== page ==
Why is everyone loving this Chipotle commercial?

When its not faking a hacking into its own Twitter account, Chipotle does some pretty innovative marketing, and its latest campaign, along with an accompanying short film, is receiving widespread acclaim.

The Week.com’s Peter Weber called it “the most beautiful, haunting infomercial you’ll ever see,” while Neetzan Zimmerman at Gawker said it was on track to become one of this year’s most successful marketing campaigns.

Here’s the video: 

If the plot isn’t immediately apparent, here’s a helpful synopsis from Chipotle: 

In a dystopian fantasy world, all food production is controlled by fictional industrial giant Crow Foods. Scarecrows have been displaced from their traditional role of protecting food, and are now servants to the crows and their evil plans to dominate the food system. Dreaming of something better, a lone scarecrow sets out to provide an alternative to the unsustainable processed food from the factory.

The video truly is haunting, playful and a more than a little dark. It’s more of a short film rather than a commercial, and it serves as a promo for a new iOS game that will be released by Chipotle with the same name. The rest of the campaign will include four TV show–length short movies titled Farmed and Dangerous sometime next year. That’s a helluva lot of content from one brand for a campaign, and it looks like Chipotle’s launched it in the best possible way, by going viral.

Why is this video so effective? Here are couple a couple of reasons:

It looks (and sounds) beautiful: Creativity in itself is helpful, but when it’s backed by award winning technical skills, it really goes a long way. The team behind the animated film is the Shreveport, Louisiana based Moonbot Studios, which won an Oscar last year for its animated short “Fantastic Flying Books of Mr. Morris Lessmore, “and the song in the background is Fiona Apple covering the song “Pure Imagination” from the 1971 cult classic Willy Wonka and The Chocolate Factory. 

The message is authentic: Ever since it split from majority shareholder McDonald’s, Chipotle has become the poster child for fast food done the right way. It has successfully driven home its creed of only using real, untainted, non-genetically engineered food and that sentiment shines through without being heavy handed in the film. While there are some disturbing images of animal cruelty in the video, they aren’t too graphic to turn viewers off, and it strikes the right tone when it comes to tugging at the heartstrings.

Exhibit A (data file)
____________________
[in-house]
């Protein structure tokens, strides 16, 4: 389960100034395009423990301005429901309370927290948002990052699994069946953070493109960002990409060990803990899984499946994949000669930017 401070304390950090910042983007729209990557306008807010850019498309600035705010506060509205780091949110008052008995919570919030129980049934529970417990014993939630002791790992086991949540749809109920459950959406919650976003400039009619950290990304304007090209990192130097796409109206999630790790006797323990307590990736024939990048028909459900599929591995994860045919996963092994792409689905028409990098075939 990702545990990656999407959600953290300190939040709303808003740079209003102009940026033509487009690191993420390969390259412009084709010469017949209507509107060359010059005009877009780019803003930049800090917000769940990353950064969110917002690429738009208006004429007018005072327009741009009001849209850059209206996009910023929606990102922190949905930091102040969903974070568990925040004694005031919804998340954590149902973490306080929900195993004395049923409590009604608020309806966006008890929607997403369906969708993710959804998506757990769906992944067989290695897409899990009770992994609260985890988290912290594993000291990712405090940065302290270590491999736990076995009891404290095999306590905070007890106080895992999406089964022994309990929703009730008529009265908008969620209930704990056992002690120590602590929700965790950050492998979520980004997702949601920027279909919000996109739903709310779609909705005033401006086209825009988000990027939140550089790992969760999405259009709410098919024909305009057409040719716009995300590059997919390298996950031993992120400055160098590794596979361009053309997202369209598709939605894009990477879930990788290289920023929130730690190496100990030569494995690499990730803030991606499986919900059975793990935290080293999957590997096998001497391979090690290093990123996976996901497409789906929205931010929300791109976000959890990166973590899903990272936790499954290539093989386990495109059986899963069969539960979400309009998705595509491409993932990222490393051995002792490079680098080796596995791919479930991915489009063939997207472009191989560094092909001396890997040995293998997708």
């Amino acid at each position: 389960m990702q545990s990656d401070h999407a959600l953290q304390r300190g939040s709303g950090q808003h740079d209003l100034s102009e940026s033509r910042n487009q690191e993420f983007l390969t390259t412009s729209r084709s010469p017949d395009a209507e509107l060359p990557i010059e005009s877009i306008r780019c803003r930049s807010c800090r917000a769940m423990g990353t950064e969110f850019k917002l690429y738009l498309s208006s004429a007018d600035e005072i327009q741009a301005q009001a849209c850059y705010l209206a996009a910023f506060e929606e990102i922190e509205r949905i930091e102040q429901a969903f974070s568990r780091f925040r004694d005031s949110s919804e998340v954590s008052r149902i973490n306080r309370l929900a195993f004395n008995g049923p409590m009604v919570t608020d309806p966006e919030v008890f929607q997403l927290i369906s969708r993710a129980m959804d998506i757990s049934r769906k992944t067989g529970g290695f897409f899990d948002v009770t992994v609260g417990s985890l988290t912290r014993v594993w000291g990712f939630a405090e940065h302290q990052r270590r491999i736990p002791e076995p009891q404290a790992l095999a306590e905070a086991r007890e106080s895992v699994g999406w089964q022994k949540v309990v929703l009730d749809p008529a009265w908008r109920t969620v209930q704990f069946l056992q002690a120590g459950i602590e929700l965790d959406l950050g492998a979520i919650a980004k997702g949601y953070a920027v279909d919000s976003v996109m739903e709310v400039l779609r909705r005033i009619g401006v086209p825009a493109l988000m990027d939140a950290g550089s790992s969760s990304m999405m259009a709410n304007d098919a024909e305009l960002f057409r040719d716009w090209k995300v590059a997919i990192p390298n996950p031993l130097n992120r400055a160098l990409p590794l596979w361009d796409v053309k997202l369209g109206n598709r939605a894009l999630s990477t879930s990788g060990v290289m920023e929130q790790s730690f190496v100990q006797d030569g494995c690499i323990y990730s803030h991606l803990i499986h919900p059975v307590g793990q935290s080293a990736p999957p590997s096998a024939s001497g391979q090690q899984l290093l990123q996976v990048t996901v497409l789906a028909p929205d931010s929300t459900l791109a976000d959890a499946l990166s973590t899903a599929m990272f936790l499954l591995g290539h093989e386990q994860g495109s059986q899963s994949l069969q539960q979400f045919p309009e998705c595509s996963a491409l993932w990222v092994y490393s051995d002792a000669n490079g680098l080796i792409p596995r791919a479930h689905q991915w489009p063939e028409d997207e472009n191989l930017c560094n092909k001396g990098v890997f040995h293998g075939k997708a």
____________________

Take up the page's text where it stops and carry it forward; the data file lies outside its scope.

The promotion isn’t overt: If you watch the video, you’ll notice that it doesn’t have the Chipotle brand anywhere in it. The only thing that alludes to the fast food chain is the trademark Chipotle basket the Scarecrow character uses to serve his burrito. It really does look like the goal was to create a very watchable, entertaining short film with an emotional message. Will it make you want to eat a burrito? Maybe. But more importantly it will either convince you, or reinforce your perception of Chipotle as a brand that’s out to do good. Speaking to USA Today, Chipotle’s chief marketing officer Mark Crumpacker said they couldn’t afford to have major brand presence in the video because it turns off the coveted millennial generation, which Crumpacker says is “skeptical of brands that perpetuate themselves.”

This is a great example of a digital campaign that requires a heavy investment, but yields in a high quality product. It helps that Chipotle’s brand image is generally well-liked, inspires real loyalty among customers. But this campaign should take it to the next level. 

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